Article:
What solid books on the historical and intellectual development of the Talmud would you recommend? e.g.:
The letter of Rav Sherira Gaon - which is the only solid Geonic work we have that traces the development of the Mishnah and the Talmud. There is a lot of historical nuggets that can be gleaned from it.
is a responsum penned in the late 10th century (987 CE) in the Pumbedita Academy by Sherira Gaon, the Chief Rabbi and scholar of Babylonian Jewry, to Rabbi Jacob ben Nissim of Kairouan, in which he methodologically details the development of rabbinic literature, bringing down a chronological list of the Sages of Israel from the time of the compilation of the Mishnah, to the subsequent rabbinic works (Tosefta, Sifra, Sifrei, etc.), spanning the period of the Tannaim, Amoraim, Savoraim, and Geonim under the Babylonian Exilarchs (Resh Galutha), concluding with his own time. Therein, Sherira Gaon outlines the development of the Talmud, how it was used, its hermeneutic principles, and how its lessons are to be applied in daily life whenever one rabbinic source contradicts another rabbinic source. It is considered one of the classics in Jewish historiography.
I suggest Artscroll’s “Introduction to the Talmud” with Rabbi Dr. David Katz translation and footnotes to appreciate it.
I always enjoyed Rabbi Berel Wein's Echoes of Glory which in Section IV explores the formulation of the Mishna and Gemara
Indeed, Rabbi Wein has a bespoke book on the history of the Oral Law entitled The Oral Law Of Sinai - An Illustrated History of the Mishna. The blurb there reads as follows:
Written by historian Rabbi Berel Wein,The Oral Law of Sinai is an extraordinary and beautifully illustrated book that explores the Talmud, a law book that is a faithful transmission of the Oral Law of Sinai. As Rabbi Wein explains, the Talmud is two separate books comprising the Oral Law. This work offers an explanation of the first book of the Talmud, the Mishnah. Rabbi Wein guides the reader through the mysteries of the Mishnah that detail ethical principles and moral values. It is also filled with legends and stories of psychological and historical observations. The Mishnah discusses medicine, pharmacology, dreams, botany, astronomy and mathematics, as well as human and animal biology. There is nothing about human existence, nothing about life, humans, nature, spirituality or physicality that is a taboo subject. All is Torah; all is holiness.The Oral Law of Sinai is replete with humor, irony, pathos, soaring optimism and cold hearted realism, its drama emerges from the give and take of intensive scholarly debate and unending questioning, problem solving, and hypotheses.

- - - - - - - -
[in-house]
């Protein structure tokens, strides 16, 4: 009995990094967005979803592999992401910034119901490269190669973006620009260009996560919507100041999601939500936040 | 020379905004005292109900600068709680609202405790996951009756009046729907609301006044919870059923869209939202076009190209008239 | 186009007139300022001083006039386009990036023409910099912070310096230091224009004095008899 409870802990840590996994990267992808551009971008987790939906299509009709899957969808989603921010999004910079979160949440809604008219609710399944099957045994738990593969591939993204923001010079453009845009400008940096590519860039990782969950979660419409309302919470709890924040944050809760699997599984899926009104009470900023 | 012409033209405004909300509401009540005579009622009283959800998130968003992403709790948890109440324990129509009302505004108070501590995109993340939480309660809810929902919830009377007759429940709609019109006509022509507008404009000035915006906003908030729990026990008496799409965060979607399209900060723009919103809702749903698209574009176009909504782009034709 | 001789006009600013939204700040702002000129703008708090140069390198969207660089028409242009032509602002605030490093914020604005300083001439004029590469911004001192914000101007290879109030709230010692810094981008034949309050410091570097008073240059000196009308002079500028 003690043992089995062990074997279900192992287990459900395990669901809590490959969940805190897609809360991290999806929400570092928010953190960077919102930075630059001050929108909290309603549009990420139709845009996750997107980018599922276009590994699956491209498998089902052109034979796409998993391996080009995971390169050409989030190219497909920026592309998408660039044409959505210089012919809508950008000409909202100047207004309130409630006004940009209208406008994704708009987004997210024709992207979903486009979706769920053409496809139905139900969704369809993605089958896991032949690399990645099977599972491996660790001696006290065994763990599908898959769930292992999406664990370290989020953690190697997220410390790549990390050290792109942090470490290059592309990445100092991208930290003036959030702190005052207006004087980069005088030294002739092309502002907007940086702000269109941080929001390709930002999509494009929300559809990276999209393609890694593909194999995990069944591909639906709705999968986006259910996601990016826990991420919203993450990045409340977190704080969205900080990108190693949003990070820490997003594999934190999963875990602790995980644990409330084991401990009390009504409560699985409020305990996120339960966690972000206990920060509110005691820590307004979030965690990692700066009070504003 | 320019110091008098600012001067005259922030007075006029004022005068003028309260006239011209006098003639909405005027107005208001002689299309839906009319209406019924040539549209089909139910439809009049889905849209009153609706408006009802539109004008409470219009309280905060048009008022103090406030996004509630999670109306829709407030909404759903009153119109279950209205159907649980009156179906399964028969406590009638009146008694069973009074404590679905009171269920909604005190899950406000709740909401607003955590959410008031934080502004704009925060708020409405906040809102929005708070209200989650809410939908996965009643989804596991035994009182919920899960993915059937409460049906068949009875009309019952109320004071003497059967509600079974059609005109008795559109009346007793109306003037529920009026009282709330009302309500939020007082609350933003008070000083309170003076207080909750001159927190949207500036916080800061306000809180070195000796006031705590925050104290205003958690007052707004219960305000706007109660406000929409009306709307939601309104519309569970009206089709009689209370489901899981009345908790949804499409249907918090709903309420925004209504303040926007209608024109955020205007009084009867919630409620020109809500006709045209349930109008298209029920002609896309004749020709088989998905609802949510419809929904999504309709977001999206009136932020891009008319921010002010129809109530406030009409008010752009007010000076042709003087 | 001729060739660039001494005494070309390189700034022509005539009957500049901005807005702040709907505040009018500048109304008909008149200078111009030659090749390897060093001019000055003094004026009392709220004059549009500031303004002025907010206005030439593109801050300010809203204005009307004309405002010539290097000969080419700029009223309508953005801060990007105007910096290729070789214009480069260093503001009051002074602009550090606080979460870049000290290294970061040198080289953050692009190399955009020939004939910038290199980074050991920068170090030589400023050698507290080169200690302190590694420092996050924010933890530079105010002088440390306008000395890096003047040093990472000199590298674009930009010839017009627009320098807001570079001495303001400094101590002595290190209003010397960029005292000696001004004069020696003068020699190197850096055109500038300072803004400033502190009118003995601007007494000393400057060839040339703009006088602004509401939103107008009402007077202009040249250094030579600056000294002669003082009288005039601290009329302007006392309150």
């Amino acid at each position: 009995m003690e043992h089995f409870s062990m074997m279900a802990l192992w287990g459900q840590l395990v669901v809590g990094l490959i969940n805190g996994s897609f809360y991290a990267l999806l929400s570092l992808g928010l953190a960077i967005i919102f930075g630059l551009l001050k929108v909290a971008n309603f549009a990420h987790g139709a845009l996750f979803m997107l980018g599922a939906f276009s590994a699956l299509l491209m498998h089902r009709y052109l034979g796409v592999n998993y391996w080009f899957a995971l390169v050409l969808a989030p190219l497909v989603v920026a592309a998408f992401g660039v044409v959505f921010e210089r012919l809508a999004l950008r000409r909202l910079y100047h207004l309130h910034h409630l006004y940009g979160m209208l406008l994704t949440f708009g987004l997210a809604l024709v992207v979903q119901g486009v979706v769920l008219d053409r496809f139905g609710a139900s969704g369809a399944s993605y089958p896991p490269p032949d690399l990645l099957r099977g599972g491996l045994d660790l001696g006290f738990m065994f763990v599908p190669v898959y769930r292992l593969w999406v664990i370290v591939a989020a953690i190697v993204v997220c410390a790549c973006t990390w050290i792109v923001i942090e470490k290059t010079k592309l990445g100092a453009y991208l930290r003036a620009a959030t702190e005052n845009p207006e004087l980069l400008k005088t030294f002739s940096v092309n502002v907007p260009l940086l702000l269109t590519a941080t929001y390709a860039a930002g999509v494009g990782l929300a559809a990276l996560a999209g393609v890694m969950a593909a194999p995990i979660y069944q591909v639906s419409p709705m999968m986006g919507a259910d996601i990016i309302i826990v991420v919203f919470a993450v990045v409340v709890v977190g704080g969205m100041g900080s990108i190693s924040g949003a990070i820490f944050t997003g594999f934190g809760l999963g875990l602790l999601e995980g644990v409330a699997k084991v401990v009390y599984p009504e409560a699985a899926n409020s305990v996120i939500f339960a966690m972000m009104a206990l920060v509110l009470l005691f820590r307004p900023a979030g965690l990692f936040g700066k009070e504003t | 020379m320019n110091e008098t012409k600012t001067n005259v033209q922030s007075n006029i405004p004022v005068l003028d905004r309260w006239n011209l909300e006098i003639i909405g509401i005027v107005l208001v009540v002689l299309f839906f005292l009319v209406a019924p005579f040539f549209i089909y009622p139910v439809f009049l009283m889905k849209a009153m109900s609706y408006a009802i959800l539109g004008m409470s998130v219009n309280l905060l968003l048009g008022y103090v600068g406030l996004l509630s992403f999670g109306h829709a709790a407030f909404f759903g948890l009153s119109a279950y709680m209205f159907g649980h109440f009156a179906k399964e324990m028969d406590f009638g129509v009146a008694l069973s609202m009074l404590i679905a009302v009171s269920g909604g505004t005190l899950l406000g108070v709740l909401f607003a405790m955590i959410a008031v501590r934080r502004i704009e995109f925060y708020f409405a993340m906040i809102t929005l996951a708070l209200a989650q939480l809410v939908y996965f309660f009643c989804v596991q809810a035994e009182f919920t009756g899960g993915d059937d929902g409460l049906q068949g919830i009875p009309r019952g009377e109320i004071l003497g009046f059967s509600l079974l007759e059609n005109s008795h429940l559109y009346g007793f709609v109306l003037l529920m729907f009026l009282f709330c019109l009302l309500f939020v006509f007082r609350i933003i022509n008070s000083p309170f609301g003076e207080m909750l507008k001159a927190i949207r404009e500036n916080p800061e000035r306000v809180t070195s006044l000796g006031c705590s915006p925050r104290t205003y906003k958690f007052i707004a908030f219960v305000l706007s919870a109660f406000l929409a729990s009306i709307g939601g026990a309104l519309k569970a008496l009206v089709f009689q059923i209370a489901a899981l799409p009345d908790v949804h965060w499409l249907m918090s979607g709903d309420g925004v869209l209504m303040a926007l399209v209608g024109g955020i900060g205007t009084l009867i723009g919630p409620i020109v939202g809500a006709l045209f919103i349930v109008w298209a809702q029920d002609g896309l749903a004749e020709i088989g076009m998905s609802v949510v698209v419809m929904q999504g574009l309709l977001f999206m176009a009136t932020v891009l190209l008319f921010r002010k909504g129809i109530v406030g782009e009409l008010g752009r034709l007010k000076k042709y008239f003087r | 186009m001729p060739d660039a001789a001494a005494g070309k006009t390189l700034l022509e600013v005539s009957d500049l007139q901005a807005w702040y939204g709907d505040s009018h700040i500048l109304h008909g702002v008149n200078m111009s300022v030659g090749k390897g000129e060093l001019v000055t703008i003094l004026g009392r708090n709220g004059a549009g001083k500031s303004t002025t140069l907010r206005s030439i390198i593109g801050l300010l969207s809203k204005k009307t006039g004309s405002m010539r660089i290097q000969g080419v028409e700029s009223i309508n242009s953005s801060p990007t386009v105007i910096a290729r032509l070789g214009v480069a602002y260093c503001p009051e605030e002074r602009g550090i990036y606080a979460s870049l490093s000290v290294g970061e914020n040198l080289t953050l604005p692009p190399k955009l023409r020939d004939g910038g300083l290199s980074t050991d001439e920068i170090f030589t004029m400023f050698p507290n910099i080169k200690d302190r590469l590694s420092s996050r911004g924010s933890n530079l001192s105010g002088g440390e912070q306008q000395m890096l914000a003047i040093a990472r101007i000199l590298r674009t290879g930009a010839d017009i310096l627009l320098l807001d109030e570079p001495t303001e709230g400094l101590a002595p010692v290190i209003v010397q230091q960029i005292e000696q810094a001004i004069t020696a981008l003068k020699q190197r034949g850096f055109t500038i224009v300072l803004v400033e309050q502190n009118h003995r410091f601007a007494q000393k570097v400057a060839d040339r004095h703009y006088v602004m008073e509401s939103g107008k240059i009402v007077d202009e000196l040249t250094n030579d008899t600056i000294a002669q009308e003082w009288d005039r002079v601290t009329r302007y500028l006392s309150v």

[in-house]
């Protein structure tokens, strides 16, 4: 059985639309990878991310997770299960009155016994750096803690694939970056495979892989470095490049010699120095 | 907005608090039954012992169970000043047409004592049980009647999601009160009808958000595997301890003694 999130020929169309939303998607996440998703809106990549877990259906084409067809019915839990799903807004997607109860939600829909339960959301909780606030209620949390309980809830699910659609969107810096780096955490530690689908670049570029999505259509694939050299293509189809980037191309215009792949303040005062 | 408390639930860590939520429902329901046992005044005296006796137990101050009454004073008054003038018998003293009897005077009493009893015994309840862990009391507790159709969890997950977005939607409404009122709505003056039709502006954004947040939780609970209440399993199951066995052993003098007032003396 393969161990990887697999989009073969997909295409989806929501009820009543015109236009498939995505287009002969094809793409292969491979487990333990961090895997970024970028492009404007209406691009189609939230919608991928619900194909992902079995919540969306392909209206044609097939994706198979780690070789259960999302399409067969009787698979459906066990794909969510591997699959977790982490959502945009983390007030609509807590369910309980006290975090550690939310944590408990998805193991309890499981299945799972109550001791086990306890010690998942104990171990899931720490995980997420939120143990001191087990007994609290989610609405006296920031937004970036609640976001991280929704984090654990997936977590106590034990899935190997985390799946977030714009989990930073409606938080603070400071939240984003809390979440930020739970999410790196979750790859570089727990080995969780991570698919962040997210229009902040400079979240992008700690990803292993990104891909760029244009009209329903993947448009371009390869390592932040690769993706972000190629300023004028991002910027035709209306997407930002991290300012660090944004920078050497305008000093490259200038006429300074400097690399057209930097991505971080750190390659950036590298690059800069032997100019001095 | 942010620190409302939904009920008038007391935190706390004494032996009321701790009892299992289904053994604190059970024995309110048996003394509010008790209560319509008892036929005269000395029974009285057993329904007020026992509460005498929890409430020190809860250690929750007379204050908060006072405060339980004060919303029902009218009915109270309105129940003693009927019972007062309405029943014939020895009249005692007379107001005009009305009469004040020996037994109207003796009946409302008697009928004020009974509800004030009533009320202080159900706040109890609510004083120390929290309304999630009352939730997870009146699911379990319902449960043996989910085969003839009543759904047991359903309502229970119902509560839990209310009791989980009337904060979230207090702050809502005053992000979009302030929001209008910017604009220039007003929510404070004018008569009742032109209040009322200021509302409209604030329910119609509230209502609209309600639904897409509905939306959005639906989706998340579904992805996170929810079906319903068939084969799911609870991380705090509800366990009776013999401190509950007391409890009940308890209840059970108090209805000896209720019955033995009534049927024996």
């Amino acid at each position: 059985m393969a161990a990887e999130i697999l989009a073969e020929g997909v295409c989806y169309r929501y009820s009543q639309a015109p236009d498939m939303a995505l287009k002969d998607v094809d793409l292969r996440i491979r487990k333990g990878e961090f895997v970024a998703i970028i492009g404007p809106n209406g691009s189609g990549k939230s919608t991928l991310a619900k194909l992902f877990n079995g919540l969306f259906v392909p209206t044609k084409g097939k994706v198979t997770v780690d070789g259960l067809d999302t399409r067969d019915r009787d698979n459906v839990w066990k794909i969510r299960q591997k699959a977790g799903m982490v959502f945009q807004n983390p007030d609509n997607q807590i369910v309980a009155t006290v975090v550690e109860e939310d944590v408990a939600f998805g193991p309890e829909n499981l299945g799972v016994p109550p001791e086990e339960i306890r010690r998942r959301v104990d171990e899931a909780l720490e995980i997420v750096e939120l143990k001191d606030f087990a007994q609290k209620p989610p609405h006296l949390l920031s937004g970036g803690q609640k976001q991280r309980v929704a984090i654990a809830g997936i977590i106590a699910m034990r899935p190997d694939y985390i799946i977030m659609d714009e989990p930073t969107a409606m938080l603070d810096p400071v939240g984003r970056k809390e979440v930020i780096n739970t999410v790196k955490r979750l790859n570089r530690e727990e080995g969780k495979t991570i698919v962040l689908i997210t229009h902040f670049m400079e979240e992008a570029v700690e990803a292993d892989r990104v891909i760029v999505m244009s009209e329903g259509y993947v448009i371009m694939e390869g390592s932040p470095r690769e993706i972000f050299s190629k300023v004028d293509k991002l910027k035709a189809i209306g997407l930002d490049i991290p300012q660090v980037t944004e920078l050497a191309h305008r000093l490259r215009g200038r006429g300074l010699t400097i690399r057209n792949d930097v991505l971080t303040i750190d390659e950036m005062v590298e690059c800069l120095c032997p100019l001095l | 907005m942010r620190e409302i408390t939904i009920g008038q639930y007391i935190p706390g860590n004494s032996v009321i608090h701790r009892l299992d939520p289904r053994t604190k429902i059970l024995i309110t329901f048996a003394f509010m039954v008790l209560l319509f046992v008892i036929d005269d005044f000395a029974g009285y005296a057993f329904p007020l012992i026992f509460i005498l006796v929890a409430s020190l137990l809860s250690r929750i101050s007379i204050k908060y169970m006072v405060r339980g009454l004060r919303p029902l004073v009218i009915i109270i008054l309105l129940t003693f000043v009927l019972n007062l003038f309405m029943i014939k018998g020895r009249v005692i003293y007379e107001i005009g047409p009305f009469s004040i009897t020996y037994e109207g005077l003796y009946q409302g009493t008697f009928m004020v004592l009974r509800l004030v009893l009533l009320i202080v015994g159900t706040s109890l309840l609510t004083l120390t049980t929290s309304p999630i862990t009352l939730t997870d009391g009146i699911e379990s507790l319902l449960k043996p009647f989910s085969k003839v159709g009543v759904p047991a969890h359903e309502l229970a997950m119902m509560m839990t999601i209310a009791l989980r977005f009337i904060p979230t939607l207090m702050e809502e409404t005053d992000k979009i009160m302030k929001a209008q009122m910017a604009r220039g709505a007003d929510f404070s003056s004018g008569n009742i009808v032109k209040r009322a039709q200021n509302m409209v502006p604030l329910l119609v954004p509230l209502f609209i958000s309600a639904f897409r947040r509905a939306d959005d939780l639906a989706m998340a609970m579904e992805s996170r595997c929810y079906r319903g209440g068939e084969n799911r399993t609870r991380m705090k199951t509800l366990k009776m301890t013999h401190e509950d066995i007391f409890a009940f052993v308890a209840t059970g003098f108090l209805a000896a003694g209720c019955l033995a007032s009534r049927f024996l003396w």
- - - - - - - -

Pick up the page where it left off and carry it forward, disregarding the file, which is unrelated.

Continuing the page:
You can see a preview on google books here
As far as some of the key personalities of the era, there is a relatively new book entitled The Tannaim & Amoraim: A guide to the Chachmei HaTalmud written by Rabbi Nosson Wiggins. The blurb there reads:
This masterful work brings clarity to the study of Shas by providing concise but enlightening biographical portraits of the main Tannaim and Amoraim, with information and guidance for every level of study. It features:
Historical background -- where and when they lived Biographical data -- who their rebbeim, talmidim, and relatives were Stories from their lives Explanatory notes and source references A helpful index, maps, and glossary Informative appendices for further study An essential guide for the study of Shas!
You can see some sample pages here